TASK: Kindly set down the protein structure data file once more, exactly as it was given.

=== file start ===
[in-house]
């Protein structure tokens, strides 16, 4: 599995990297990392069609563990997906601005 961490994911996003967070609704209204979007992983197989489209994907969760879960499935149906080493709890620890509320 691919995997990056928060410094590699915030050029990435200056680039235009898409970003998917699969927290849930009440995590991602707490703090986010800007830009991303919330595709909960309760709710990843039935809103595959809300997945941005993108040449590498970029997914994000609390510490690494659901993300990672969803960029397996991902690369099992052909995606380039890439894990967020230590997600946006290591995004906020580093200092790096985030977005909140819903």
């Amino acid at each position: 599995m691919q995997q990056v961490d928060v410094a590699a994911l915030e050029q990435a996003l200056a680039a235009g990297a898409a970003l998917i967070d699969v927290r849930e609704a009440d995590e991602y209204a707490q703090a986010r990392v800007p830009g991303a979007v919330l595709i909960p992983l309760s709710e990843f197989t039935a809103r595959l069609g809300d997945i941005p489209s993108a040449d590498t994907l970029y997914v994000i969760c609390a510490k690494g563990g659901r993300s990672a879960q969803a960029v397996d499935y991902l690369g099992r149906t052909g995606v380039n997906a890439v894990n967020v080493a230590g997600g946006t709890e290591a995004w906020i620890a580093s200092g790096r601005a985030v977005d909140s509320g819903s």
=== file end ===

[in-house]
């Protein structure tokens, strides 16, 4: 599995990297990392069609563990997906601005 961490994911996003967070609704209204979007992983197989489209994907969760879960499935149906080493709890620890509320 691919995997990056928060410094590699915030050029990435200056680039235009898409970003998917699969927290849930009440995590991602707490703090986010800007830009991303919330595709909960309760709710990843039935809103595959809300997945941005993108040449590498970029997914994000609390510490690494659901993300990672969803960029397996991902690369099992052909995606380039890439894990967020230590997600946006290591995004906020580093200092790096985030977005909140819903």
């Amino acid at each position: 599995m691919q995997q990056v961490d928060v410094a590699a994911l915030e050029q990435a996003l200056a680039a235009g990297a898409a970003l998917i967070d699969v927290r849930e609704a009440d995590e991602y209204a707490q703090a986010r990392v800007p830009g991303a979007v919330l595709i909960p992983l309760s709710e990843f197989t039935a809103r595959l069609g809300d997945i941005p489209s993108a040449d590498t994907l970029y997914v994000i969760c609390a510490k690494g563990g659901r993300s990672a879960q969803a960029v397996d499935y991902l690369g099992r149906t052909g995606v380039n997906a890439v894990n967020v080493a230590g997600g946006t709890e290591a995004w906020i620890a580093s200092g790096r601005a985030v977005d909140s509320g819903s």